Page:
Yet, not simply through Baptism are we saved. If we are not saved through the waters of Holy Baptism, then we may be saved by the very Word of God. The Bible is also a means through which our Lord adopts us as His children. Remember the Bible is the Word of God and it does what it says. So, as we read or hear His Holy Word, the Holy Spirit works through that Word to give faith, to strengthen and to keep us in faith. Of course here we understand that if and when we are given faith though the Word of God our natural desire will be to want to be baptized, not to show God anything, but as a natural response of faith. These are two of the means our Lord has of giving us His good gifts and blessings.
But there is more. Not only does our Lord adopt us through His means of grace, He continues to be with us to strengthen and keep us in faith. The Holy Spirit strengthens faith through means as well. We pick up with Paul’s words in verse fifteen, “15For you did not receive the spirit of slavery to fall back into fear, but you have received the Spirit of adoption as sons, by whom we cry, ‘Abba! Father!’” (v. 15). We are a church that believes as our Lord so teaches in His Word that our Lord comes to us through means, namely the means of grace. That is why we worship the way we worship, that is liturgically. Because we believe that Holy Baptism is important we begin each service with an invocation, an inviting of the name of God, Father, Son and Holy Spirit, reminding us of our Baptism. Because we believe the Lord comes to us through the Word of God our service is permeated with the Word of God, even our saying back to God the very Words He has given us to say. This is not simply a way to flatter the Lord, but because our Words are inadequate and because His Word is His Word, there is no better way to worship than to say back to Him the very Words He has given us to say. Because we believe we are sinners and are in constant need of forgiveness, in almost every worship service, in one way or another we have a time of public confession and absolution. We believe that through the very Words of God, spoken through the pastor that we have what God gives, namely, forgiveness of sins.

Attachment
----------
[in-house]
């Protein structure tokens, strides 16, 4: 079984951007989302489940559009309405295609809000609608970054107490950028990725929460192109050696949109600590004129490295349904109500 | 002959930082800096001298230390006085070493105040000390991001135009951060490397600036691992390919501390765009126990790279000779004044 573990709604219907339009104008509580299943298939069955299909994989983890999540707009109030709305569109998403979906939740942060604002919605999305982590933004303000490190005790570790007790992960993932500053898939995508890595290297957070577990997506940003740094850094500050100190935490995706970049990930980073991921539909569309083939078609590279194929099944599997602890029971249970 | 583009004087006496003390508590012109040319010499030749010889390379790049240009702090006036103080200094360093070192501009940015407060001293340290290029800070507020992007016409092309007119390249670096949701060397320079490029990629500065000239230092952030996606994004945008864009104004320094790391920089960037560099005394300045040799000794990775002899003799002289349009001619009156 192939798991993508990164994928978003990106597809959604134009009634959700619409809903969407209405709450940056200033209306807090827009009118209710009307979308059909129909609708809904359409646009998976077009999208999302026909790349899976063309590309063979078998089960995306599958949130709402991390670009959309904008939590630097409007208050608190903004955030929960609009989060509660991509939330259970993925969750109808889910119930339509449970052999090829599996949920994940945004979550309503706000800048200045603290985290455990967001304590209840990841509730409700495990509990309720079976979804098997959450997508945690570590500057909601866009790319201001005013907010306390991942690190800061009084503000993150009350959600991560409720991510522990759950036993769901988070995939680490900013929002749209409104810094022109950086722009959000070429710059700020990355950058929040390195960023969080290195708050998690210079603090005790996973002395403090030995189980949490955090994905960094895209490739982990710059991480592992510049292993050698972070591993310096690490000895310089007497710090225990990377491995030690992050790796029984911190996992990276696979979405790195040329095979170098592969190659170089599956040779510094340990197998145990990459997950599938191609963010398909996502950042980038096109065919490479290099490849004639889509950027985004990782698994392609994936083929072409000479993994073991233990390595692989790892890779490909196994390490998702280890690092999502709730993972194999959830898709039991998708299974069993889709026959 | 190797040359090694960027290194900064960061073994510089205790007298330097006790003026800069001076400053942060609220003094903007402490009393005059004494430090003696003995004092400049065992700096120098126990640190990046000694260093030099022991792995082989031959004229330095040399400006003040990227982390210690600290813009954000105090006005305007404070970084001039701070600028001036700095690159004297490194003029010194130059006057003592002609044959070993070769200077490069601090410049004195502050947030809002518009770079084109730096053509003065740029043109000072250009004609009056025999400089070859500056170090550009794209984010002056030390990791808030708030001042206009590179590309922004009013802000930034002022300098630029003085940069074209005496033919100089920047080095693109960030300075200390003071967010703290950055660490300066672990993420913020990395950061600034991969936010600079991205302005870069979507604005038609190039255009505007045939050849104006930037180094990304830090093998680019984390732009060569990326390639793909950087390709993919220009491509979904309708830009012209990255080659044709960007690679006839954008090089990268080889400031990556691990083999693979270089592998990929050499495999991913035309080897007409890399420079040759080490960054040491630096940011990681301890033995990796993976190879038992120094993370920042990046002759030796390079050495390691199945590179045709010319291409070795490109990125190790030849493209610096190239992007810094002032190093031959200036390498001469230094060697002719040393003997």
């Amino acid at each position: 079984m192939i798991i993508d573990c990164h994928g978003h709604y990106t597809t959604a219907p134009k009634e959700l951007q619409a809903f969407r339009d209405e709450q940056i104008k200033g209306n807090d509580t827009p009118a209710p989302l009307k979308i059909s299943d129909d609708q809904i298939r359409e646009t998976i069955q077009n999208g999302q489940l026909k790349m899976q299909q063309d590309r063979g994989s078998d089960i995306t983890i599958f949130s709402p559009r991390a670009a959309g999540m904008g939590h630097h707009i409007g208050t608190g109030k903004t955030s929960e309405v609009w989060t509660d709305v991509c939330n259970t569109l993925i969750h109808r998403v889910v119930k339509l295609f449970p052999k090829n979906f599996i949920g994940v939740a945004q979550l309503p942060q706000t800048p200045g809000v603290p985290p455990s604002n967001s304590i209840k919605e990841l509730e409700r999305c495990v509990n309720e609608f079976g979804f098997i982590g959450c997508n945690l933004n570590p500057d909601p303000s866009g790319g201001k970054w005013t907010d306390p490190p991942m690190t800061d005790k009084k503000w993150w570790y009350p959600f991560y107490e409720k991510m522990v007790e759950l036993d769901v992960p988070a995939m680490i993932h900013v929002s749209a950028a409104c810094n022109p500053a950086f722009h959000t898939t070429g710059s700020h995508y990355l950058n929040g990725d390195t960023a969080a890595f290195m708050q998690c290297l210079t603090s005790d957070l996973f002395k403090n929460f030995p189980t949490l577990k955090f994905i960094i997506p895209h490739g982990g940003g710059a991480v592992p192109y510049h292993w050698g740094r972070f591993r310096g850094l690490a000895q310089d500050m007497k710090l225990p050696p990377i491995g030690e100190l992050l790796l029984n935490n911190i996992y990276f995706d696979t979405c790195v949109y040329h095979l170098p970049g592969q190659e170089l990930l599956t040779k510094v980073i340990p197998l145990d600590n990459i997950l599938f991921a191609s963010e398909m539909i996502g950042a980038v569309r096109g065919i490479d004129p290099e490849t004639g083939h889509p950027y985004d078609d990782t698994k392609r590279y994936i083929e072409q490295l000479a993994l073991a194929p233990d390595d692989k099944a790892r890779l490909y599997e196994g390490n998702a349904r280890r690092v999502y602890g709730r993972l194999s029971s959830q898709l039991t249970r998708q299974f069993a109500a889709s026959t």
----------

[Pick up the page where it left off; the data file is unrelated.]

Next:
We hear the very Word of our Lord read to us straight from Holy Scripture and as it is proclaimed through the preaching of the Law and the Gospel. And we also hear the Word through our liturgy and the hymns we sing.
And finally, because we believe our Lord has also given us His Holy Supper as a means through which He also gives His good gifts and blessings, we come to His Supper wherein we are given to eat His body and drink His blood until He comes again and through this sacred means we participate in His life, suffering, death and resurrection and so we are given forgiveness of sins and strengthened in faith. Yes, these things, these means of grace are the ways in which our Lord comes to us to give us His good gifts and blessings and that is why we worship the way we worship. If we believed something else, then certainly we would worship in a different way, and as we see others worshiping in different ways, then we can see it is because they do have different beliefs.
To sum it up, our Lord adopts us as His children and He does this through His means of grace, the Bible, Holy Baptism, Confession and Absolution and the Lord’s Supper.
Now that we have been adopted into His family what is life like now, after adoption. We pick up with Paul’s words at verse sixteen, “16The Spirit himself bears witness with our spirit that we are children of God, 17and if children, then heirs—heirs of God and fellow heirs with Christ, provided we suffer with him in order that we may also be glorified with him” (v. 16-17). Now, since we have been adopted as children of God, now we live life as children of God, that is we live life as brothers and sisters of Christ. With God’s help, and even though we know we will make mistakes and we will backslide, yet with God’s help we strive to do the good works He has prepared in advance for us to do. We strive to build each other up as brothers and sisters in Christ. We look out for one another. We realize that caring for one another is not simply the elder’s and the pastor’s job, but is a joy we all share. We realize that being a member of this congregation and of the family of God means giving of ourselves, our time, talents and treasure, for the purpose of building the Kingdom of God. We have a whole new attitude about our life.